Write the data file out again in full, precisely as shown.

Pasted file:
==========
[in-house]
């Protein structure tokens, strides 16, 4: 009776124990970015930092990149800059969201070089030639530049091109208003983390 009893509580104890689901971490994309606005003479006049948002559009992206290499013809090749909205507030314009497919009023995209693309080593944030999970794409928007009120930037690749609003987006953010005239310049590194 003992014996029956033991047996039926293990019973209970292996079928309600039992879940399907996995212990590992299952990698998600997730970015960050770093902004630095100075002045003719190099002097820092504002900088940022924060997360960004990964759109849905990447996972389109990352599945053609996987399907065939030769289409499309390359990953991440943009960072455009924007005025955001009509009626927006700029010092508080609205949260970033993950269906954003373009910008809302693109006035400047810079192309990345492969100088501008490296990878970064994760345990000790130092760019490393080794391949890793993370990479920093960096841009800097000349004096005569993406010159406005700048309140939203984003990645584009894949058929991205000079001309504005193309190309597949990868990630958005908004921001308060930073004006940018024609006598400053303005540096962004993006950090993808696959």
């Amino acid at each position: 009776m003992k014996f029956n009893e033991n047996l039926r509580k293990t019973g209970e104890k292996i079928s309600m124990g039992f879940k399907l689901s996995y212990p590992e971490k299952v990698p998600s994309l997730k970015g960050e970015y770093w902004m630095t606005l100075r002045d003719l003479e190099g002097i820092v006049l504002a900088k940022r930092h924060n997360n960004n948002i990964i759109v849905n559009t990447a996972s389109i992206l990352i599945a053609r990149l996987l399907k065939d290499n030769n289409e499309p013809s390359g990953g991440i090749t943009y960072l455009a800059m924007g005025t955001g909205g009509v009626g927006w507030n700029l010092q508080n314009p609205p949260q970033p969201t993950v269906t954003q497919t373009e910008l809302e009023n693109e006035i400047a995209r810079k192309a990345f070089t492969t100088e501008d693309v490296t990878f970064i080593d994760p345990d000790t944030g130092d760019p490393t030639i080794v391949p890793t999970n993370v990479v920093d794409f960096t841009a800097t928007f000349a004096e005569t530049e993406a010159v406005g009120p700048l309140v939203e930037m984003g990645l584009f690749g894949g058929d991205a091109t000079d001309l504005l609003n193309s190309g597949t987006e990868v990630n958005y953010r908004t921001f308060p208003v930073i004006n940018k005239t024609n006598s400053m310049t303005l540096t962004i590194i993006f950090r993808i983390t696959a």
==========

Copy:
[in-house]
């Protein structure tokens, strides 16, 4: 009776124990970015930092990149800059969201070089030639530049091109208003983390 009893509580104890689901971490994309606005003479006049948002559009992206290499013809090749909205507030314009497919009023995209693309080593944030999970794409928007009120930037690749609003987006953010005239310049590194 003992014996029956033991047996039926293990019973209970292996079928309600039992879940399907996995212990590992299952990698998600997730970015960050770093902004630095100075002045003719190099002097820092504002900088940022924060997360960004990964759109849905990447996972389109990352599945053609996987399907065939030769289409499309390359990953991440943009960072455009924007005025955001009509009626927006700029010092508080609205949260970033993950269906954003373009910008809302693109006035400047810079192309990345492969100088501008490296990878970064994760345990000790130092760019490393080794391949890793993370990479920093960096841009800097000349004096005569993406010159406005700048309140939203984003990645584009894949058929991205000079001309504005193309190309597949990868990630958005908004921001308060930073004006940018024609006598400053303005540096962004993006950090993808696959």
């Amino acid at each position: 009776m003992k014996f029956n009893e033991n047996l039926r509580k293990t019973g209970e104890k292996i079928s309600m124990g039992f879940k399907l689901s996995y212990p590992e971490k299952v990698p998600s994309l997730k970015g960050e970015y770093w902004m630095t606005l100075r002045d003719l003479e190099g002097i820092v006049l504002a900088k940022r930092h924060n997360n960004n948002i990964i759109v849905n559009t990447a996972s389109i992206l990352i599945a053609r990149l996987l399907k065939d290499n030769n289409e499309p013809s390359g990953g991440i090749t943009y960072l455009a800059m924007g005025t955001g909205g009509v009626g927006w507030n700029l010092q508080n314009p609205p949260q970033p969201t993950v269906t954003q497919t373009e910008l809302e009023n693109e006035i400047a995209r810079k192309a990345f070089t492969t100088e501008d693309v490296t990878f970064i080593d994760p345990d000790t944030g130092d760019p490393t030639i080794v391949p890793t999970n993370v990479v920093d794409f960096t841009a800097t928007f000349a004096e005569t530049e993406a010159v406005g009120p700048l309140v939203e930037m984003g990645l584009f690749g894949g058929d991205a091109t000079d001309l504005l609003n193309s190309g597949t987006e990868v990630n958005y953010r908004t921001f308060p208003v930073i004006n940018k005239t024609n006598s400053m310049t303005l540096t962004i590194i993006f950090r993808i983390t696959a």